So, in conclusion, the arab media oultlets are sticking to their guns, ignoring or glossing over news that deal with their leaders, and focusing instead of the regional enemies or making the whole thing look like a farce. Given how very few options they actually have (god forbid they actually cover the news accurately), I think they did a very fine Job in reporting on this, without looking the bottom-feeding biased hacks that they are.

God bless you Julian Assenge. We wouldn't be having so much fun if it wasn't for your geeky ass.

Qhaddafi the libertarian

The man is brilliant.

Libyan leader Muammar Gaddafi urged a sweeping reform of government
on Sunday, saying most of the cabinet system should be dismantled as it
had failed to manage the north Africa's country's windfall oil earnings.

Gaddafi told the General People's Congress or parliament that big
projects were behind schedule and so ordinary people should themselves
devise a new way of sharing out oil revenues.

"All citizens have the right to benefit from the oil funds. They
should take the money and do whatever they want with it," he said in a
speech in his home town of Sirte.

His call for the dismantling of most cabinet committees, key cogs
in Libya's unique Jamahiriyah or "state of the masses" system, is
expected to be debated by parliament in coming days.

What would the middle-east be like without him? Seriously.. 

Gaza lessons and facts

  1. Rules of modern Invasion: In order to effectively invade a country (what do you call the blowing up of borders and the forced entry of hundreds of thousands of foreigners if not an invasion), what you need to do is put the women and children in the front. This way, the people on the border you are trying to get over would be forced to shoot at women and children in order to stop you. And if you are Egyptian considering this as some sort of exaggeration of the situation, one has to wonder what your reaction would've been if the people blowing up our borders and storming in were Israelis: would it still be ok in your books? There is a silver-lining to all of this though: it gives us the blueprint to do what we want and get away with murder. I say we should gather up all of Egypt's poor and march them towards the Saudi borders, cause, u know, they are our arab borthers and their living conditions are better than ours. We will send women and children first, and have them swim over, which the media will give some fancy name for, some Red Sea-Moses-let-my-people-go analogy, "crossing the divide" or " Channeling People Power" or some bullshit like that, and then we can effectively take over Saudi, or at least Jeddah. Yeah, that should work. LIBERATE MECCA!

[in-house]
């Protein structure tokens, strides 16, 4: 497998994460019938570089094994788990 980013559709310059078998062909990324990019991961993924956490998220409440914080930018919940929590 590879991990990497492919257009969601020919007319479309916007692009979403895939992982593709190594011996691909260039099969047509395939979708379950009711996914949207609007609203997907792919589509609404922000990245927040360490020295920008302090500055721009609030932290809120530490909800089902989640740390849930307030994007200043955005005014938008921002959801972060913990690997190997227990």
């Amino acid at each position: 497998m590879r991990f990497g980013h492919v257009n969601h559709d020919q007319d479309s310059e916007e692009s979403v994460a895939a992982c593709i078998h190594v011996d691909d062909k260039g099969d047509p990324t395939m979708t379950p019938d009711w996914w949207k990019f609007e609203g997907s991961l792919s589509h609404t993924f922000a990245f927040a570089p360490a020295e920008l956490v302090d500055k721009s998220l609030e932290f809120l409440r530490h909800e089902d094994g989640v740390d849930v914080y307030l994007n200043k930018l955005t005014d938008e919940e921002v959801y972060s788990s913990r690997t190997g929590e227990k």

2. This was all premeditated: Hamas has been cutting the wall for a month now, preparing for it to come down on the eve of the Palestinian factions conference hosted by Hamas in Syria. This was done in order to maximize the media attention to Khaled Mesh3el and his gang of Syrian-Iranian-backed cronies, thus giving them more of the spotlight than they would've ever received. This is a PR stunt, a Hamas PR stunt to be exact, and as always, the Palestinian people are being used as props and tools, but not only them. The Egyptian Left was used as well. The Muslim Brotherhood had arranged far too quickly a demonstration in downtown Cairo, which they of course invited the leftists over, because, you know, Islamists and socialist Marxists are like two peas in the same ideological pod, right? Right. The MB knew about this, and they were very quick to support Hamas, not because the Palestinians are suffering, but because they really want the Hamas project to work out, you know, them being the first Muslim Brotherhood government in the region. Good on you leftists, you are being used, once again, for the advancements of the goals of the Muslim Brotherhood. Were you always such stupid political whores, or is this just the case of really wanting to matter once again? I am curious. Let me know.
  3. The Palestinians are the Gods of the PR game: No one, and I mean no one, have the ability to manipulate the media like the Palestinian authorities. I mean seriously, mucho respect to y'all. I mean, did you see that picture of Haneiyah having a cabinet meeting lit by candle-light? Or the way the women and children looked like, as they crossed the border as the wall fell down? Or the "People Power" branding they gave the entire thing? Yes, cause I am sure the Palestinian government did not store enough fuel for itself in cases of emergency, or that the fact that the words "People Power" showed up in every fuckin
    blog post and news item covering this debacle was merely a telepathic coincidence amongst all the writers the world over. I love it. Gives me the warm fuzzies all over, you know?